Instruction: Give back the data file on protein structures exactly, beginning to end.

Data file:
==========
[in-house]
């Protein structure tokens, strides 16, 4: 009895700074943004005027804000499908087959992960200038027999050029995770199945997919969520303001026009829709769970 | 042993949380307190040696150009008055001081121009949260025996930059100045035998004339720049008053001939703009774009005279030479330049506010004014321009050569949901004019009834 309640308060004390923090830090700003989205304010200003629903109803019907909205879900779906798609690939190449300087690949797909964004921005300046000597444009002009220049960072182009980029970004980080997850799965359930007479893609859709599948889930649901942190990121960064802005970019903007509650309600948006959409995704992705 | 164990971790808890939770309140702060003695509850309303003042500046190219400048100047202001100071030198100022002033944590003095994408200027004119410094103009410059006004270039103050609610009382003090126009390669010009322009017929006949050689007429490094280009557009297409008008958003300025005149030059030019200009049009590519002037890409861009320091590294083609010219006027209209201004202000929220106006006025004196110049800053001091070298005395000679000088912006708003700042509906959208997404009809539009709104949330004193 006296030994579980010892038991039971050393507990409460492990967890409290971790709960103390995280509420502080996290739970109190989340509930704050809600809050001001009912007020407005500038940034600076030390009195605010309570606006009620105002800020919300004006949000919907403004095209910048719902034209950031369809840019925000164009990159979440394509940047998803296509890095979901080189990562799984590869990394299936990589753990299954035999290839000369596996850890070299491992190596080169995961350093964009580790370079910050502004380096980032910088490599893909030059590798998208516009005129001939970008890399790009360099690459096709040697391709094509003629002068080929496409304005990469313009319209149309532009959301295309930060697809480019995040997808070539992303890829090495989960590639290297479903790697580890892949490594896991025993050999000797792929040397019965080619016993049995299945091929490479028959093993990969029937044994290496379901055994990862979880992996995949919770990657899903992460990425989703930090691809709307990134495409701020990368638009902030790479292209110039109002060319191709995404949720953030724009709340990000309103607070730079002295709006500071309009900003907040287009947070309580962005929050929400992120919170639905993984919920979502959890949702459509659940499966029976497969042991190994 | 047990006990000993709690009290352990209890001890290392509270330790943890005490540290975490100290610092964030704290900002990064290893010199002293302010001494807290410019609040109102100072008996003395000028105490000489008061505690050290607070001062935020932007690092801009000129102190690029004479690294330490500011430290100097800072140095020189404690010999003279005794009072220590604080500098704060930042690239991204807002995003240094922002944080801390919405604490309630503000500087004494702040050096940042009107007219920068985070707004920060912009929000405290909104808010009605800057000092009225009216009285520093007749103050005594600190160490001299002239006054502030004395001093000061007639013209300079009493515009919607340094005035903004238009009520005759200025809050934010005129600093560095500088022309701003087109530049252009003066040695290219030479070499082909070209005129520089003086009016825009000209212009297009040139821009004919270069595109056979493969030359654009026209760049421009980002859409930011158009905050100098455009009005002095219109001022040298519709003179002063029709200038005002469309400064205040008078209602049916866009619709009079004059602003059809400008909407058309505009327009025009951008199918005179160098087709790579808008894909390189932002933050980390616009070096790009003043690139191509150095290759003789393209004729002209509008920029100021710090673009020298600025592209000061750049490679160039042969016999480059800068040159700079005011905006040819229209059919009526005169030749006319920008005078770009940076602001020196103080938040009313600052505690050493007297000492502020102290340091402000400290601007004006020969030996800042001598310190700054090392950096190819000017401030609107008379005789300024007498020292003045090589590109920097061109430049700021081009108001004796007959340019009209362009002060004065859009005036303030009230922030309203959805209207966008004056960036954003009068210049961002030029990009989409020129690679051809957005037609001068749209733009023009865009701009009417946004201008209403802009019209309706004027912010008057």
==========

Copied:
[in-house]
């Protein structure tokens, strides 16, 4: 009895700074943004005027804000499908087959992960200038027999050029995770199945997919969520303001026009829709769970 | 042993949380307190040696150009008055001081121009949260025996930059100045035998004339720049008053001939703009774009005279030479330049506010004014321009050569949901004019009834 309640308060004390923090830090700003989205304010200003629903109803019907909205879900779906798609690939190449300087690949797909964004921005300046000597444009002009220049960072182009980029970004980080997850799965359930007479893609859709599948889930649901942190990121960064802005970019903007509650309600948006959409995704992705 | 164990971790808890939770309140702060003695509850309303003042500046190219400048100047202001100071030198100022002033944590003095994408200027004119410094103009410059006004270039103050609610009382003090126009390669010009322009017929006949050689007429490094280009557009297409008008958003300025005149030059030019200009049009590519002037890409861009320091590294083609010219006027209209201004202000929220106006006025004196110049800053001091070298005395000679000088912006708003700042509906959208997404009809539009709104949330004193 006296030994579980010892038991039971050393507990409460492990967890409290971790709960103390995280509420502080996290739970109190989340509930704050809600809050001001009912007020407005500038940034600076030390009195605010309570606006009620105002800020919300004006949000919907403004095209910048719902034209950031369809840019925000164009990159979440394509940047998803296509890095979901080189990562799984590869990394299936990589753990299954035999290839000369596996850890070299491992190596080169995961350093964009580790370079910050502004380096980032910088490599893909030059590798998208516009005129001939970008890399790009360099690459096709040697391709094509003629002068080929496409304005990469313009319209149309532009959301295309930060697809480019995040997808070539992303890829090495989960590639290297479903790697580890892949490594896991025993050999000797792929040397019965080619016993049995299945091929490479028959093993990969029937044994290496379901055994990862979880992996995949919770990657899903992460990425989703930090691809709307990134495409701020990368638009902030790479292209110039109002060319191709995404949720953030724009709340990000309103607070730079002295709006500071309009900003907040287009947070309580962005929050929400992120919170639905993984919920979502959890949702459509659940499966029976497969042991190994 | 047990006990000993709690009290352990209890001890290392509270330790943890005490540290975490100290610092964030704290900002990064290893010199002293302010001494807290410019609040109102100072008996003395000028105490000489008061505690050290607070001062935020932007690092801009000129102190690029004479690294330490500011430290100097800072140095020189404690010999003279005794009072220590604080500098704060930042690239991204807002995003240094922002944080801390919405604490309630503000500087004494702040050096940042009107007219920068985070707004920060912009929000405290909104808010009605800057000092009225009216009285520093007749103050005594600190160490001299002239006054502030004395001093000061007639013209300079009493515009919607340094005035903004238009009520005759200025809050934010005129600093560095500088022309701003087109530049252009003066040695290219030479070499082909070209005129520089003086009016825009000209212009297009040139821009004919270069595109056979493969030359654009026209760049421009980002859409930011158009905050100098455009009005002095219109001022040298519709003179002063029709200038005002469309400064205040008078209602049916866009619709009079004059602003059809400008909407058309505009327009025009951008199918005179160098087709790579808008894909390189932002933050980390616009070096790009003043690139191509150095290759003789393209004729002209509008920029100021710090673009020298600025592209000061750049490679160039042969016999480059800068040159700079005011905006040819229209059919009526005169030749006319920008005078770009940076602001020196103080938040009313600052505690050493007297000492502020102290340091402000400290601007004006020969030996800042001598310190700054090392950096190819000017401030609107008379005789300024007498020292003045090589590109920097061109430049700021081009108001004796007959340019009209362009002060004065859009005036303030009230922030309203959805209207966008004056960036954003009068210049961002030029990009989409020129690679051809957005037609001068749209733009023009865009701009009417946004201008209403802009019209309706004027912010008057």